16. DSoup

    DSoup meh
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    There are quite a few things that make it into HDMI that have nothing to do with TV or moves, like ethernet-over-HDMI for example, as well as ever-so-niche features like SACD streaming support. However getting TV manufacturers to support it is something else. The best bet is probably Sony who already make some of the lowest-latency TVs around (to appeal to gamers) as well as PlayStation branded displays.

    At the low-end yes, but some TV manufacturers like Panasonic, Samsung and Sony, offer medium to high to crazy high-end models. It matters less when you're passing on that cost to the consumer in a premium product.
     
  17. function

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    High and stable frame rates will be better than fluctuating ones even with adaptive vsync. That just makes the negative impact of fluctuating frame rates smaller. 20~50 fps will still feel and play worse than 60 fps, but the most jarring, juddering shitness will be reduced or eliminated (which is entirely positive - there is no downside to adaptive vsync in itself).

    And neither of the current "next gen" consoles support it, and neither do tvs. And almost every single monitor in production or planned for this year doesn't either.

    So that 20~50 fps game we look at today has - and always will have - a shit frame rate. So will the ones we see over the next few years.

    Now adaptive resolution ... that has existed for a few years now. And it works. It works very very well. But no-one bothers with it.

    So no, there is little hope for either the immediate or even medium term future.
     
  18. betan

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    Not all framerate hiccups are resolution related. Probably even less for deferred rendering engines.
     
  19. function

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    Obviously not all frame rate hiccups are rendering load related, but I'd wager that most still are (even with deferred renderers).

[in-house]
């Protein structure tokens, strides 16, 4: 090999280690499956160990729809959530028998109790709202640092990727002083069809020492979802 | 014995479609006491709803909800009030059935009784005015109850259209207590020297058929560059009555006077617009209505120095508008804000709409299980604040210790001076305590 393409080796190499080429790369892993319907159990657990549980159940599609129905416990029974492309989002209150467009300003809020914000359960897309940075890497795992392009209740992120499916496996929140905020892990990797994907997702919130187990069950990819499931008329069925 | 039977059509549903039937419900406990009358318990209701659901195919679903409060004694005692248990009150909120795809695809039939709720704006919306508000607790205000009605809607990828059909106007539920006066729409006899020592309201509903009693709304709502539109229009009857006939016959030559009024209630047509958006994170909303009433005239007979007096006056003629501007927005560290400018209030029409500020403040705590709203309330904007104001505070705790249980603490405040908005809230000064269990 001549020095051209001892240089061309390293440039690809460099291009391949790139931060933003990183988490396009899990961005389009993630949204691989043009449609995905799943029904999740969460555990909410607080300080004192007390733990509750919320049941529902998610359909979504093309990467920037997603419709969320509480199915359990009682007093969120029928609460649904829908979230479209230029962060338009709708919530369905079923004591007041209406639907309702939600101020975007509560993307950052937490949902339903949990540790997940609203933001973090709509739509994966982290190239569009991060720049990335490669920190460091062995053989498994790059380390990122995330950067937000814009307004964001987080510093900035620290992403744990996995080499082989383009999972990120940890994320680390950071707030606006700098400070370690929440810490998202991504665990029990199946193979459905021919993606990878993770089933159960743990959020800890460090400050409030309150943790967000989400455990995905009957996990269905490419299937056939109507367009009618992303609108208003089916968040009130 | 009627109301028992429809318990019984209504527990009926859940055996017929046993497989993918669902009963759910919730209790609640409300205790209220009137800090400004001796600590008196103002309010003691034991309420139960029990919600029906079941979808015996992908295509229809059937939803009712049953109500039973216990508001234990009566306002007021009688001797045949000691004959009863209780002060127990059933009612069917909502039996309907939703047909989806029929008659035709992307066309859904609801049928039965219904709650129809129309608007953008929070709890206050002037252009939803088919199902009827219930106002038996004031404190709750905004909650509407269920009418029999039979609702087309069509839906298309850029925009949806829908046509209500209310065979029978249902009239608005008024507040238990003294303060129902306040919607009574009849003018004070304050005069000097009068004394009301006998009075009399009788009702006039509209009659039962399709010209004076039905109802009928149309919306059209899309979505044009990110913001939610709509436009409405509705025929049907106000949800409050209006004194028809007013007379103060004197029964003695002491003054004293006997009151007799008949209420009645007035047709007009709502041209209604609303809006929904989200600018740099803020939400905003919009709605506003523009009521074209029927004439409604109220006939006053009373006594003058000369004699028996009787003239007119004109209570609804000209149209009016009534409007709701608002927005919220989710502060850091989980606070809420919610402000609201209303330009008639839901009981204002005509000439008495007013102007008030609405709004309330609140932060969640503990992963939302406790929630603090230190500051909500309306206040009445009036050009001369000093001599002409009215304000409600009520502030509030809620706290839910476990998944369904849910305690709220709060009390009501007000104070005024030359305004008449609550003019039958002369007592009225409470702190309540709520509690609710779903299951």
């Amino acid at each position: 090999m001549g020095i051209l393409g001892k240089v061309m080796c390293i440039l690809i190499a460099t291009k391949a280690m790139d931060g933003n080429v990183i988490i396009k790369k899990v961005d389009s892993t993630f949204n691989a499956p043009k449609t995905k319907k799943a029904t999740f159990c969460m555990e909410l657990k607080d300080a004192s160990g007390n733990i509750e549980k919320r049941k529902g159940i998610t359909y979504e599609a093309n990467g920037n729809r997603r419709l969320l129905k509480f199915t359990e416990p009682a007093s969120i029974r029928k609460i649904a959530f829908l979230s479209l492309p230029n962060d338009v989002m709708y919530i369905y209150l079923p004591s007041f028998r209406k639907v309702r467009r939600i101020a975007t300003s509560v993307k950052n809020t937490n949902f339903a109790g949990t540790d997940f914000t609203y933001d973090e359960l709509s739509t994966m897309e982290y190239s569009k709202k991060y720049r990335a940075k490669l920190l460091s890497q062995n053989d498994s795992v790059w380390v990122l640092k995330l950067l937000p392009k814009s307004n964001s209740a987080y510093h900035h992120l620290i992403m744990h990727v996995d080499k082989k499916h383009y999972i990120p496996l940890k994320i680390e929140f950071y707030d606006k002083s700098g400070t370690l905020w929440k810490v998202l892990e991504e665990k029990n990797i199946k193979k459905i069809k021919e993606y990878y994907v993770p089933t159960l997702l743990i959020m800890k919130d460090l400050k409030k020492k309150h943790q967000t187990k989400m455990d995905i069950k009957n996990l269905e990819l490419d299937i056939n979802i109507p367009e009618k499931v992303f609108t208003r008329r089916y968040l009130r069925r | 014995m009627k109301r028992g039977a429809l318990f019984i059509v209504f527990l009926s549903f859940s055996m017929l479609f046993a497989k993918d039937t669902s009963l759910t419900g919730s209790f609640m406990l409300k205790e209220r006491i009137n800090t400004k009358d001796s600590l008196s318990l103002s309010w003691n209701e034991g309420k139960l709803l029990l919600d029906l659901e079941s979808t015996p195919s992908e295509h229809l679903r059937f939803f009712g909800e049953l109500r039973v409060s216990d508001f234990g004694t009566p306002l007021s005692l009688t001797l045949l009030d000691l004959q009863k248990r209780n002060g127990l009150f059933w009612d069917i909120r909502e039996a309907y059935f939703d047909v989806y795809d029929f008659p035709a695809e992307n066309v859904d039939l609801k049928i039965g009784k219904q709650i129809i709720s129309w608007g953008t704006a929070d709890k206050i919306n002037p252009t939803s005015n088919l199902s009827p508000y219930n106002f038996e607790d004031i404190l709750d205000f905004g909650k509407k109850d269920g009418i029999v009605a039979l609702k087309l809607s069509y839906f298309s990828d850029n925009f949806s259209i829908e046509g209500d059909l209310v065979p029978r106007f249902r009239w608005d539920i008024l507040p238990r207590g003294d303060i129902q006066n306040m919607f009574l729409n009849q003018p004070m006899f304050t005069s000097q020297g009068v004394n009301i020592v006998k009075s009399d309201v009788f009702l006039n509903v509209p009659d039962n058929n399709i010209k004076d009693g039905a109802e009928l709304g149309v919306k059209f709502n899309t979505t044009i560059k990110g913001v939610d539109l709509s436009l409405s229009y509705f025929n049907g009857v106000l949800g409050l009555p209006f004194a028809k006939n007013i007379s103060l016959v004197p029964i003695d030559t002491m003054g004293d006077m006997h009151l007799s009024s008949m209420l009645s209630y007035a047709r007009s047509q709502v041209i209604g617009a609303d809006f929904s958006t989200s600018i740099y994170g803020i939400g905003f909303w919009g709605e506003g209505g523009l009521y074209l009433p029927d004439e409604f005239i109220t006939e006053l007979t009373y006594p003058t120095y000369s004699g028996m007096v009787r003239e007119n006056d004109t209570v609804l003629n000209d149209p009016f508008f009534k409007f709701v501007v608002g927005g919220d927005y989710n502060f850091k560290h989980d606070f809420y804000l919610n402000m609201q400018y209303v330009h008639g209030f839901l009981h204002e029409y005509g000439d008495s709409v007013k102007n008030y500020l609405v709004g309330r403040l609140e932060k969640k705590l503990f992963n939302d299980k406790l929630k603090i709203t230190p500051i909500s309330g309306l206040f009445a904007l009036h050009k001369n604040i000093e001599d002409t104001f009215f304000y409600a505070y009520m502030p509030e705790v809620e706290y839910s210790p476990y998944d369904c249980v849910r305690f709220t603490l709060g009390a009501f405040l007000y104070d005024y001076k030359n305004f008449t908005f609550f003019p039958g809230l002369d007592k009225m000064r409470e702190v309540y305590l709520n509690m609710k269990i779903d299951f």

Adaptive resolution works wonders for brief periods where the rendering load spikes (e.g. alpha from asplodes) and is far less noticeable than tearing as a means of keeping frame rate up.

    But I suppose if you make a game that slops around in the 20~50 fps range that means you'd constantly be greatly varying resolution to try and keep up around 50 (lol). Even with adaptive vsync the game is going to sludge along with poor and inconsistent input lag at the bottom end.

    Adaptive vsync is great but it doesn't magically make poor and inconsistent frame rates not poor and inconsistent. And the brand new consoles don't even support it anyway. So there goes the next 6 or 7 years ...
     
  20. sebbbi

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    The next waves of games will include new techniques that provide smoother frame rate. For example compute shader based particle system (bin+gather, no overdraw) is generally around 3x faster than pixel shader / alpha blender based traditional particle system, but in the worst case (nearby explosion fills the screen with extreme overdraw) the compute shader based particle system is over 20x faster. This will grearly reduce the particle related hiccups. GPU driven rendering pipelines cut the draw call cost to almost zero, eliminating most of the fluctuation caused by varying visible object count.

    However techniques like these require complete rewrite of the existing (CPU / pixel shader based) rendering engines, and are not at all compatible with last gen consoles or DX10 PCs. It will take some time.